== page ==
Daylight was another big concern. My trip was well before sunset, but I wouldn’t have attempted the ride if my flight was at night. I biked the trail the night before and there are few lights making it a very dark trip. To watch out for obstacles along the way, I would have to pack and mount my own bike light for hire.

Facing the Elements

Except for die-hards (and maybe Danes), biking to the airport is a good-weather transportation option. Snow and rain would distract me 100% from my focus on greenhouse gases.

Armed with SPF 45, I set off on a freezing February afternoon with a windy warning. The gust resistance made the trip harder, but the challenge appealed to me from an adventure perspective. I love being outdoors, being active and experimenting with travel styles.

My Google Maps route guided me to some of my favorite parts of town, leafy parks and tour groups. It also took me along extremely noisy and busy roads and over an even noisier bridge. Eventually I took the paved Mount Vernon trail, a path that initially has no signs for the airport but does indeed take you there. The trip wasn’t entirely scenic, but it was mostly fun.

Halfway through my trip, it felt like I did every time I flew: Parts of me were sweaty and swampy, while the rest of me was freezing. I imagined my future self crammed into an economic seat crossing the country, swept by the wind.

My airport ride did not end in a clear or concise manner.

Airport signs on the trail appeared as I approached the domestic airport, eventually signaling me to leave the trail for another path to a parking lot. In the distance, a brown sign read “To Airport Terminals and Bicycle Parking” with an arrow pointing to a ramp leading to the basement. It turned out to be a tunnel – illuminated but spooky – that allowed pedestrians to bypass the busy freeway. Diving into its depths freaked me out, but on the other side were the Capital Bikeshare docks.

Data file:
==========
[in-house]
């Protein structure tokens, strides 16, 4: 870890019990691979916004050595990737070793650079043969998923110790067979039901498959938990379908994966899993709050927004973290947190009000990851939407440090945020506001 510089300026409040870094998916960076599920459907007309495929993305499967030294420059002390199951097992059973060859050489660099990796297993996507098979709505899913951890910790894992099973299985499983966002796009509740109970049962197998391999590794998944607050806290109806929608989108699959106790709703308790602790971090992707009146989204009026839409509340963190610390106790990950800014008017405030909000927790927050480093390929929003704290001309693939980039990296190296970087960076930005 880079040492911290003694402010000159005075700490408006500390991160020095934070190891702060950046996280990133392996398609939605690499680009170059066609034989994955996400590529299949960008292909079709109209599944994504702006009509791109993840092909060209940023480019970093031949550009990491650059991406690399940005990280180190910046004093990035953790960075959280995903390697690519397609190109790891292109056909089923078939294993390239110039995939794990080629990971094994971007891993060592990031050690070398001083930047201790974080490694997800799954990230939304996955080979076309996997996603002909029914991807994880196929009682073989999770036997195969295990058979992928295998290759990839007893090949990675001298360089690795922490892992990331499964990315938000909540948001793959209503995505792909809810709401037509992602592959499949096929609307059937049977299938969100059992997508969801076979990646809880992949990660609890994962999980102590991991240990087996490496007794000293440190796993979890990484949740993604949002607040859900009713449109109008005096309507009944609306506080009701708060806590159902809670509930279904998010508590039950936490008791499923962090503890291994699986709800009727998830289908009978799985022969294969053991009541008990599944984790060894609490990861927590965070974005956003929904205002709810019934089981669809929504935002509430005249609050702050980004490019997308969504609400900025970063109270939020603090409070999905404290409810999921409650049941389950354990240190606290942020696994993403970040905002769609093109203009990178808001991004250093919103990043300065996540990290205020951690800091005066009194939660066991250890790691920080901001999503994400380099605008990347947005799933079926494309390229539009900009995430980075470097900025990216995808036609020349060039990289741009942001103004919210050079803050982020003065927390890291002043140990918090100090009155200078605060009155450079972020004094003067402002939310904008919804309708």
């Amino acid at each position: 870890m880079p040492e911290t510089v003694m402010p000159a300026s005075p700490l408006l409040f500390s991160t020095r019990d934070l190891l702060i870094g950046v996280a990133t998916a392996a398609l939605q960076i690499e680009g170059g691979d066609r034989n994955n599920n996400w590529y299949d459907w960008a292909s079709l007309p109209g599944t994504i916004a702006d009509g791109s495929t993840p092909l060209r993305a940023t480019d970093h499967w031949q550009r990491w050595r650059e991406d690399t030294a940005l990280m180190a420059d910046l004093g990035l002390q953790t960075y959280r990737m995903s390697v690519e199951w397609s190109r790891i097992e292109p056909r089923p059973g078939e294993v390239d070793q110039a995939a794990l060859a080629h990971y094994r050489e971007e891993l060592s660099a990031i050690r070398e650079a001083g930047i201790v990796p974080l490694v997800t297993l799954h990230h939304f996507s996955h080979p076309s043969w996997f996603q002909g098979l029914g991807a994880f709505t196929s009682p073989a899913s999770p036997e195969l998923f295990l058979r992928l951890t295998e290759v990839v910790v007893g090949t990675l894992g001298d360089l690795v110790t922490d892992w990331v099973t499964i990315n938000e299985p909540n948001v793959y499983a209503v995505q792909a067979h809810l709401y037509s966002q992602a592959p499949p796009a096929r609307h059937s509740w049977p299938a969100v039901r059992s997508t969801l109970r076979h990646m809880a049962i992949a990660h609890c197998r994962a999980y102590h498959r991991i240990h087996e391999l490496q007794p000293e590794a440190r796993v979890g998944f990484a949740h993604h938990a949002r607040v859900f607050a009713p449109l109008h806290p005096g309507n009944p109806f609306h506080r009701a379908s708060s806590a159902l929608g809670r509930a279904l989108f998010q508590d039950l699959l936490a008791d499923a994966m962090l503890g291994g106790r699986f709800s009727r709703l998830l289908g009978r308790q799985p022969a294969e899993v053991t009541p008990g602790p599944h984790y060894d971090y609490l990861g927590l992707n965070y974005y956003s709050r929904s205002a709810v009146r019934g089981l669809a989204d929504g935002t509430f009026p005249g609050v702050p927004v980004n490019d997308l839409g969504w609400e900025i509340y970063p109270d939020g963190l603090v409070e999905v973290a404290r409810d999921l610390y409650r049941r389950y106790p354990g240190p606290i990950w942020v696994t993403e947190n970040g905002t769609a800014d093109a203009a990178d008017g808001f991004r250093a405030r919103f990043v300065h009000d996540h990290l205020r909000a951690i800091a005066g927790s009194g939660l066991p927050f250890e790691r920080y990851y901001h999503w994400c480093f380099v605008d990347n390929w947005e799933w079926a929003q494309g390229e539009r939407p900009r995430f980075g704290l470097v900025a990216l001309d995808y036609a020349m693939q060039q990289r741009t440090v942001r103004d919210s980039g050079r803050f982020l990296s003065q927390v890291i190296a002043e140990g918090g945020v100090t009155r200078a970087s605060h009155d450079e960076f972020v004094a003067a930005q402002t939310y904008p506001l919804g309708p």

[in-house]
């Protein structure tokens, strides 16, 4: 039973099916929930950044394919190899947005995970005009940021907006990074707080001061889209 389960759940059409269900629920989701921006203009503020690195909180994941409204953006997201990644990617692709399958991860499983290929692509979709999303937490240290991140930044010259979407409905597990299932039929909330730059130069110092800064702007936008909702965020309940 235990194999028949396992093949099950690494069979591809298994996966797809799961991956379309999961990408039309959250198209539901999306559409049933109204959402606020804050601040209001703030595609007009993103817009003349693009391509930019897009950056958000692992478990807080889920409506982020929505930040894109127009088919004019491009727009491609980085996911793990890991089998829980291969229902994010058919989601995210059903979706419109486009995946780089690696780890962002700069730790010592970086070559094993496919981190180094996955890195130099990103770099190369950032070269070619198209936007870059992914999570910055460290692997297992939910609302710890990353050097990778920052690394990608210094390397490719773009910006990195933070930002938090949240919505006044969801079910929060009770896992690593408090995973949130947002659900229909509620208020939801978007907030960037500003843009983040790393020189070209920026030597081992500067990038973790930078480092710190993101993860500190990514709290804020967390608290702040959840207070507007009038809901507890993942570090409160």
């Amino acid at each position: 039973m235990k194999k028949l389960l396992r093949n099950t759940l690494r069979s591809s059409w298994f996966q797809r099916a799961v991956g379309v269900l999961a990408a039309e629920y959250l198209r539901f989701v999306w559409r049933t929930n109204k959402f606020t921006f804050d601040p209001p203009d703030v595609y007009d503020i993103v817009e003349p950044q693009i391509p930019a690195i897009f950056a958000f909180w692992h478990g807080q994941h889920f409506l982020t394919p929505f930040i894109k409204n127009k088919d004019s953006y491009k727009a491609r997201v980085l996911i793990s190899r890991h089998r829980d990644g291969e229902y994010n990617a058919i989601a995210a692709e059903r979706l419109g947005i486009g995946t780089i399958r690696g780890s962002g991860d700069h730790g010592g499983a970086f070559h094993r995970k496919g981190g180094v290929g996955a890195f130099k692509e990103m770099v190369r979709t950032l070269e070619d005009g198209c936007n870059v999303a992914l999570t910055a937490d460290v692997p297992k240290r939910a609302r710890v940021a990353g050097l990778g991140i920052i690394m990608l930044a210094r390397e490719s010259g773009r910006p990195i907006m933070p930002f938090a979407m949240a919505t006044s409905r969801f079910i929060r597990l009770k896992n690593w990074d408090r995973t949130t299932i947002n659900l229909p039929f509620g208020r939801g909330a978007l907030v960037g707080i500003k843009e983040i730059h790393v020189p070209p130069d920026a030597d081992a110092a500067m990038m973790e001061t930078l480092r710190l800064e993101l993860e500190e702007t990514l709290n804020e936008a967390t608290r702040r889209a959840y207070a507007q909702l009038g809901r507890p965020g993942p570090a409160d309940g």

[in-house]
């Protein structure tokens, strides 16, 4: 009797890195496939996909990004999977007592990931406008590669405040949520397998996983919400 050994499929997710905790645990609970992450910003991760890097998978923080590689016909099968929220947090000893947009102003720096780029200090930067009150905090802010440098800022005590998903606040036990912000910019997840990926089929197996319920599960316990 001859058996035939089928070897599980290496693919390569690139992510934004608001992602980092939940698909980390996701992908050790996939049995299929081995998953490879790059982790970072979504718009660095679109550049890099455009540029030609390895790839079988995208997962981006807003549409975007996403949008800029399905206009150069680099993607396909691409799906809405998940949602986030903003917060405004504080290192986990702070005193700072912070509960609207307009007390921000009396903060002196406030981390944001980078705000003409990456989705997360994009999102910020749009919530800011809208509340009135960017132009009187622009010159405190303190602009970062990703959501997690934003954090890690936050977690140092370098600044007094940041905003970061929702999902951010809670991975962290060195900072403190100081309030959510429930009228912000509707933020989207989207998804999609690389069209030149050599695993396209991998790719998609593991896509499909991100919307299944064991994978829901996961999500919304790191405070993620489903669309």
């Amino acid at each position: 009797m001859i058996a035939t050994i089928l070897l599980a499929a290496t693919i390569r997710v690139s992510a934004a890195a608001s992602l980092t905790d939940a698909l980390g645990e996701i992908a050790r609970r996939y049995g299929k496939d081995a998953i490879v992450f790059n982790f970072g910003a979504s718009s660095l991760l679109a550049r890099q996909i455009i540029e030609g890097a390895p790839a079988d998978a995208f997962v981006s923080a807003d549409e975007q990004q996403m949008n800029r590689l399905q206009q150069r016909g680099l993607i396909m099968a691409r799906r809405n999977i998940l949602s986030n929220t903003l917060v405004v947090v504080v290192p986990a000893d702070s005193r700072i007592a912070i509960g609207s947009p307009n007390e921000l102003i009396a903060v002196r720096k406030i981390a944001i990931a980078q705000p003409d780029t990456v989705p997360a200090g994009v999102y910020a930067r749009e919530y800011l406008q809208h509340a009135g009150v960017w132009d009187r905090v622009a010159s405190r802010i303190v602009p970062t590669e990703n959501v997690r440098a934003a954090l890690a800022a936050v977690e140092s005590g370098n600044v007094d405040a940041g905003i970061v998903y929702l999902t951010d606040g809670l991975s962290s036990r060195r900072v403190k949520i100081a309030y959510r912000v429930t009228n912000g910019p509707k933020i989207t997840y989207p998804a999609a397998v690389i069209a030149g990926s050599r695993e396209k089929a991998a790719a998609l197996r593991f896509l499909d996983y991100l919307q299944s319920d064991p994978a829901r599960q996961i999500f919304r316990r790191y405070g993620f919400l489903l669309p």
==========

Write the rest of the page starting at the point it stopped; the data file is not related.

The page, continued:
About an hour and less than $4 later, I had arrived at the airport an hour and a half early for my flight.

I thought the trip would end there – I thought wrong. Once I docked the bike and followed the sign to the airport, I realized there wasn’t a very clear path inside. The bike-share dock is located at the foot of the airport parking garage, with no proper sidewalk to guide the way. I walked up a ramp meant for cars and felt I must be doing something wrong. But no one stopped me, so I kept walking.

At the mouth of the parking lot, an attendant directed me through the parking lot to Terminal B.

At the end of my ride, I felt happier and more energetic than when I left for the airport. Perhaps it’s due to the feeling of pride in having accomplished something new and something a little kind for the planet. Or maybe it was basic physiology.

Exercise is good for physical and mental health, and I had just exercised – albeit leisurely – for an hour. Either way, I headed into TSA PreCheck with a sense of accomplishment and an endorphin rush.

But for many reasons, biking to the airport isn’t for every trip or traveler. I can’t imagine doing this trip with children, with an injury or illness, for an early morning flight, or in a city where there is no infrastructure for cycling. When it makes sense, I’ll ride my bike back to the airport, whether that moves the global warming needle or just my guilt.